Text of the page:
sufficient to cover cash requirements. Compliance with the credit facility's 
total debt to EBITDA financial covenant could also survive a 15% drop, in our 
view.
     -- In our analysis, we assume liquidity over the next 12 months of about 
$800 million, mainly consisting of availability under the credit facility and 
funds from operations. We estimate that the company will use approximately 
$550 million to $600 million during the same period mainly for capital 
spending, debt repayment, and dividends.

As of June 30, 2012, Waste Connections had about $136 million in cash and $785 
million available under its $1.2 billion unsecured revolving credit facility 
maturing in July 2016. Pro forma for the acquisition, we believe that these 
figures will be roughly $15 million and $275 million. Revolving facility 
borrowings of over $900 million are substantial, though we do expect the 
company to use free cash flow to reduce this amount during the next two years. 
We anticipate the amortization on the proposed term loan and other debt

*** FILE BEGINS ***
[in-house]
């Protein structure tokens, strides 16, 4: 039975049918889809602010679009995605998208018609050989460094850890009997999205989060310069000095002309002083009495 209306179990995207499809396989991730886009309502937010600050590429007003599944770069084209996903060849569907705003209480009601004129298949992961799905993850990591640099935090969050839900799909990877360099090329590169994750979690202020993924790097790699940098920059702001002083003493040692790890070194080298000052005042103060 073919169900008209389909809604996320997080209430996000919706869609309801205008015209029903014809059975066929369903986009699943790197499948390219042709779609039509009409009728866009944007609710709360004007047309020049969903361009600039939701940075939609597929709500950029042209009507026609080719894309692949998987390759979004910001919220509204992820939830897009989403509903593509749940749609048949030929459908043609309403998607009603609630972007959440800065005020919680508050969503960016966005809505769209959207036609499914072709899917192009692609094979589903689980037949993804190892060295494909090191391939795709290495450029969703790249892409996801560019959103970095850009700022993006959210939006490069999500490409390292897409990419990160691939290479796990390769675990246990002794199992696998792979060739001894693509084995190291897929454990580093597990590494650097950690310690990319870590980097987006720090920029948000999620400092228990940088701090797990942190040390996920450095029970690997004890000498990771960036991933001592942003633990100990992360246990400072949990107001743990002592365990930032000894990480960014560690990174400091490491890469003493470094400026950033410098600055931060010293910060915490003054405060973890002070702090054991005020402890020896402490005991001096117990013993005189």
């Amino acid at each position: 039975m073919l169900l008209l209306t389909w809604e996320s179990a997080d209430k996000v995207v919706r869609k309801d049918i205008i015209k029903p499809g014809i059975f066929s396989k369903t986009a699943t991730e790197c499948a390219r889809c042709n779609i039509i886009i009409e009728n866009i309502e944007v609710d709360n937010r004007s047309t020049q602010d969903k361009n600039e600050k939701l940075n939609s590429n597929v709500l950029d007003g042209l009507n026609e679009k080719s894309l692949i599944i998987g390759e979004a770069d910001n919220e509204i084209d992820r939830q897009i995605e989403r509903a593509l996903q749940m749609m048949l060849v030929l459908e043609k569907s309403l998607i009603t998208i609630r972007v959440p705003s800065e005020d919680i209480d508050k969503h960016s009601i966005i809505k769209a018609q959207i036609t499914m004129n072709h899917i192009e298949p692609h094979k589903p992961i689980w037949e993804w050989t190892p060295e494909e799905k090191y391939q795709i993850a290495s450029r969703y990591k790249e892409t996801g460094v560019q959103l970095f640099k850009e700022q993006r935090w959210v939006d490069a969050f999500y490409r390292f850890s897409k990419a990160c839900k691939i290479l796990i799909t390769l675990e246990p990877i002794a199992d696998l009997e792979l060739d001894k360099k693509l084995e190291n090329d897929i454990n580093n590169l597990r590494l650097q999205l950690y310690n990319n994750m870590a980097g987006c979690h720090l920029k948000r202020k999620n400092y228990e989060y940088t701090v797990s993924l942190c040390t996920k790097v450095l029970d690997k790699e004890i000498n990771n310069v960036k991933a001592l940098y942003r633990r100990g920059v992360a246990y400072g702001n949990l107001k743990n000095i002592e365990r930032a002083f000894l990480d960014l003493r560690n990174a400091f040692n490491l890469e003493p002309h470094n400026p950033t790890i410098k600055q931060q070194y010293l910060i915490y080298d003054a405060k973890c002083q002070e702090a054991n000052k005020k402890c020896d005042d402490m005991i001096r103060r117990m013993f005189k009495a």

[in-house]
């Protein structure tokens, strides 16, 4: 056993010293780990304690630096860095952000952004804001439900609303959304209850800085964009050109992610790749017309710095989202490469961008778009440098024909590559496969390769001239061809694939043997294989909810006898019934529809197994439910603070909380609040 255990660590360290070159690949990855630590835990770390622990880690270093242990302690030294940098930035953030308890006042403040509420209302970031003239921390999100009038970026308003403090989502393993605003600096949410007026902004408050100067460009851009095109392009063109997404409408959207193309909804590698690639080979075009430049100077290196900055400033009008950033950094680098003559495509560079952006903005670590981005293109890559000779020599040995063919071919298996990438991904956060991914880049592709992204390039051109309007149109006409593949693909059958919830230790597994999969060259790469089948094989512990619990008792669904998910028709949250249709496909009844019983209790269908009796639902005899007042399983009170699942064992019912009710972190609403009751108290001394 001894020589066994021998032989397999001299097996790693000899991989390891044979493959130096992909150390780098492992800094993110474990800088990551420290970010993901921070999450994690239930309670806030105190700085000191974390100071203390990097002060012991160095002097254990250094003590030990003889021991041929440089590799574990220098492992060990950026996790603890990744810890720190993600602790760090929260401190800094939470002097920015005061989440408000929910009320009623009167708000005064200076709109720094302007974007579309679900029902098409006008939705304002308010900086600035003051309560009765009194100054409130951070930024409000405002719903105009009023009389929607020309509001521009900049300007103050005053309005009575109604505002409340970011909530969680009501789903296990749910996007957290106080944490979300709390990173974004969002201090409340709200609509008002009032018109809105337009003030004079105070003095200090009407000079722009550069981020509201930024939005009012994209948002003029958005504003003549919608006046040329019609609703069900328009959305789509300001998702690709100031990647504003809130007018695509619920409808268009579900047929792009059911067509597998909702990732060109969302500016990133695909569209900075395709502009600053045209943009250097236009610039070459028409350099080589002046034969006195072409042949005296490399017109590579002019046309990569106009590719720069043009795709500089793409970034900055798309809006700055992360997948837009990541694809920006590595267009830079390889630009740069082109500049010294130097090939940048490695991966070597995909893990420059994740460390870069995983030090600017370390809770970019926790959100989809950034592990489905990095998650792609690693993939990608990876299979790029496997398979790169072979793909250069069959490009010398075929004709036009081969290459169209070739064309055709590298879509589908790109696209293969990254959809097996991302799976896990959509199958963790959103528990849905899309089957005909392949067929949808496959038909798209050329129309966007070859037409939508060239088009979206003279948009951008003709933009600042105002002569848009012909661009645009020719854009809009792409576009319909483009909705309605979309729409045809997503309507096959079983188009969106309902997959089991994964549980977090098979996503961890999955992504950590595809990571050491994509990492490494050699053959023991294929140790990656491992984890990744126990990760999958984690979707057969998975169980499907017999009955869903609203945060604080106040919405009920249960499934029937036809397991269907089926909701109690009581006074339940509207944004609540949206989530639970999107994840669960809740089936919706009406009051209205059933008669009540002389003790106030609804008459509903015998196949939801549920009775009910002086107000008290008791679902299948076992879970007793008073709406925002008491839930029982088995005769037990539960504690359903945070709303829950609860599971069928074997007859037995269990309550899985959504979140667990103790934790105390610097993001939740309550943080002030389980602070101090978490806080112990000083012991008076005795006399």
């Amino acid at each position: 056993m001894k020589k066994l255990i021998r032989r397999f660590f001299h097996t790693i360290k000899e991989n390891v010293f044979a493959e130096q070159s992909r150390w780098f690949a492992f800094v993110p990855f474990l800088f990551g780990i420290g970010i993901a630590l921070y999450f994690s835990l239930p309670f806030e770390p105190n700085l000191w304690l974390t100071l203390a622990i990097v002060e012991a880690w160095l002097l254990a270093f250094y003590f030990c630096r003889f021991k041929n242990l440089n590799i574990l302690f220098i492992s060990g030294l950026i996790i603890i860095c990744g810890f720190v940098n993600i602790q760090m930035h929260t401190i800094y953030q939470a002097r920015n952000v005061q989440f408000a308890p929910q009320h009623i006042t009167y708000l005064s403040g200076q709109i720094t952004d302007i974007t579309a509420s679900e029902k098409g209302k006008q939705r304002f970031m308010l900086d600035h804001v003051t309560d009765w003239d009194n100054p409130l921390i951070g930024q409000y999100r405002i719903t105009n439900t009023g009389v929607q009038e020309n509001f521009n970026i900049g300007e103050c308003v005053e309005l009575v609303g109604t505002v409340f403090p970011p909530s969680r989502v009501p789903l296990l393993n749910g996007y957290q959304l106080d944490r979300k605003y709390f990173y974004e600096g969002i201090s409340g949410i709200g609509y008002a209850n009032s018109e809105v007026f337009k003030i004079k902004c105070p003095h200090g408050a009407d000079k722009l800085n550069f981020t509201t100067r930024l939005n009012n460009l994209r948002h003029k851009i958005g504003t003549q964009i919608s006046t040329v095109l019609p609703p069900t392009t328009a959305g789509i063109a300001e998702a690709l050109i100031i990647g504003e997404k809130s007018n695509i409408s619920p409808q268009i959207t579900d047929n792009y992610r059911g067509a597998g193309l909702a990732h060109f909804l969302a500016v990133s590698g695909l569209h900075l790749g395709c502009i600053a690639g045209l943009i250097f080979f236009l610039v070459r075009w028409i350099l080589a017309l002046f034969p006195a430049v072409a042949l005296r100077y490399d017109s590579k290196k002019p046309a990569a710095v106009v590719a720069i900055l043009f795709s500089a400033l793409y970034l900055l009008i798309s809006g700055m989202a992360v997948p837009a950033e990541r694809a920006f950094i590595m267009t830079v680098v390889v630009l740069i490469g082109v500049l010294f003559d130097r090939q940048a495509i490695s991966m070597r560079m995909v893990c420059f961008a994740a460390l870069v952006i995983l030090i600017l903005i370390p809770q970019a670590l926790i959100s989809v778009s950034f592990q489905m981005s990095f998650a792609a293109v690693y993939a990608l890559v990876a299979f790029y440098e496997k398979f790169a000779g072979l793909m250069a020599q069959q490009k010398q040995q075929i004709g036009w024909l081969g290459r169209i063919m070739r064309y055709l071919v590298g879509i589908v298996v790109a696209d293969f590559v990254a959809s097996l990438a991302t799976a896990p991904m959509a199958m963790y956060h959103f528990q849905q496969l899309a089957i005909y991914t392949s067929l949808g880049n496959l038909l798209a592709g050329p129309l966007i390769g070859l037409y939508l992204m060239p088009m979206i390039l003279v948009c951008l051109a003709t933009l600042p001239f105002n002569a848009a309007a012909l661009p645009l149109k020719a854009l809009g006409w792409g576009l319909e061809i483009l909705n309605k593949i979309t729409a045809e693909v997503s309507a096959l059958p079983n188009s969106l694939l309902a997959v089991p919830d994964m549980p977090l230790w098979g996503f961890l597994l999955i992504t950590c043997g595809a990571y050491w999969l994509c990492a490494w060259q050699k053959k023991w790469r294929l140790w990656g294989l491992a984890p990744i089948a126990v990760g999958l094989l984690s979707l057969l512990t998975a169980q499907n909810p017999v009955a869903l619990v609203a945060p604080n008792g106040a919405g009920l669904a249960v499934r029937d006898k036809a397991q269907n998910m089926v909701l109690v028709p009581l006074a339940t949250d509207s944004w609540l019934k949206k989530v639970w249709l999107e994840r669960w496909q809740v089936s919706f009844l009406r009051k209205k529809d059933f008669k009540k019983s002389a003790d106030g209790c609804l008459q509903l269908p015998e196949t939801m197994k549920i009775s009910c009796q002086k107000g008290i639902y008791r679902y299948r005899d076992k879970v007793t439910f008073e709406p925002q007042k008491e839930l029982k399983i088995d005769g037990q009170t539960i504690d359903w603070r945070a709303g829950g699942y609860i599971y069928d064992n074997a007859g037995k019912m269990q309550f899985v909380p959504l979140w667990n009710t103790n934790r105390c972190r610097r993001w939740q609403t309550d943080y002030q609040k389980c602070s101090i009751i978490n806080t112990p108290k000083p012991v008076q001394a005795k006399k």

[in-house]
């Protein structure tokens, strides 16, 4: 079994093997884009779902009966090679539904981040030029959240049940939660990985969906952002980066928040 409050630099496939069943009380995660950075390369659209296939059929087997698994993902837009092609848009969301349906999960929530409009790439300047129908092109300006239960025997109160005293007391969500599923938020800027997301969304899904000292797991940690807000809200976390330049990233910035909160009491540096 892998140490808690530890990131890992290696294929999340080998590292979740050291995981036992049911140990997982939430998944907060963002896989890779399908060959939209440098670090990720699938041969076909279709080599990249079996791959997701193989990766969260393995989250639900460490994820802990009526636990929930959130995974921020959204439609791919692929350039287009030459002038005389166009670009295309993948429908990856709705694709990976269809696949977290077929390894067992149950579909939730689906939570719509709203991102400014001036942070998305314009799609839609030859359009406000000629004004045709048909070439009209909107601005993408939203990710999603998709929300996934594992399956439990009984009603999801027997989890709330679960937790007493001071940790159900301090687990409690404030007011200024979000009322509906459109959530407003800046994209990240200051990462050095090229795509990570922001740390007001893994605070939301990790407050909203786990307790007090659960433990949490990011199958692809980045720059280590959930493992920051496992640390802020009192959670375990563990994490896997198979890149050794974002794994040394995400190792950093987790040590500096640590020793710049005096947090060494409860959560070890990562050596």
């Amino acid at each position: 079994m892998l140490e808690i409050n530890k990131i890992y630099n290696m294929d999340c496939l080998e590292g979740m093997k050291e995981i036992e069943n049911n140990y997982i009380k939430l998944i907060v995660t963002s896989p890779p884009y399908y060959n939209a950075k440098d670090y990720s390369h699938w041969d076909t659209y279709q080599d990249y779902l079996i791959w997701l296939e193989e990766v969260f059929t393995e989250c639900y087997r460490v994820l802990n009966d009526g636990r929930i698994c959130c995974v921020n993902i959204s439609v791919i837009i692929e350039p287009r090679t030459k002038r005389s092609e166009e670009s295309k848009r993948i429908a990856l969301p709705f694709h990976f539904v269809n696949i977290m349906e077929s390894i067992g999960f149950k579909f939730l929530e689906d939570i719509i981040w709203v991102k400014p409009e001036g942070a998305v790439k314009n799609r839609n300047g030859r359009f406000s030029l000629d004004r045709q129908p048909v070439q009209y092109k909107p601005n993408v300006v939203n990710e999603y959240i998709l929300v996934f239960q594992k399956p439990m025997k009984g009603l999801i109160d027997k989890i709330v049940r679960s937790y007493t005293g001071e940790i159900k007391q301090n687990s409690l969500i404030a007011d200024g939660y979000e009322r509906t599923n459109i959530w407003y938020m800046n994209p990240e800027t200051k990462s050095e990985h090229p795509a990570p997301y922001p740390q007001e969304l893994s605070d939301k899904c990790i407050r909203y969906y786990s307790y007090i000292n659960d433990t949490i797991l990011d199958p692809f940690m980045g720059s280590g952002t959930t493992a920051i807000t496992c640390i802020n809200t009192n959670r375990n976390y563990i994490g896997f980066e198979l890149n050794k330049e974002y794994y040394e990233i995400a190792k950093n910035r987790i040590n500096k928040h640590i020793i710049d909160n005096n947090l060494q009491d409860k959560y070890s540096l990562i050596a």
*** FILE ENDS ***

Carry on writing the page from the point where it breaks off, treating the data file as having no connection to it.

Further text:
maturities to be manageable for the next several years and believe the company 
will continue to have appropriate access to sources of capital. In addition to 
the revolving facility borrowings and proposed term loan, its debt includes 
the following privately placed debt: $175 million of 6.22% senior notes due 
October 2015, $100 million of 3.3% senior notes due April 2016, $50 million of 
4% senior notes due April 2018, $175 million of 5.25% senior notes due 
November 2019, and $100 million of 4.64% senior notes due April 2021.

Financial covenants include a maximum debt to EBITDA ratio (no more than 3.5x 
under the credit facility and no more than 3.75x under the senior notes) and a 
minimum EBIT to interest coverage ratio (no less than 2.75x). The company was 
well in compliance with the financial covenants as of June 30, with respective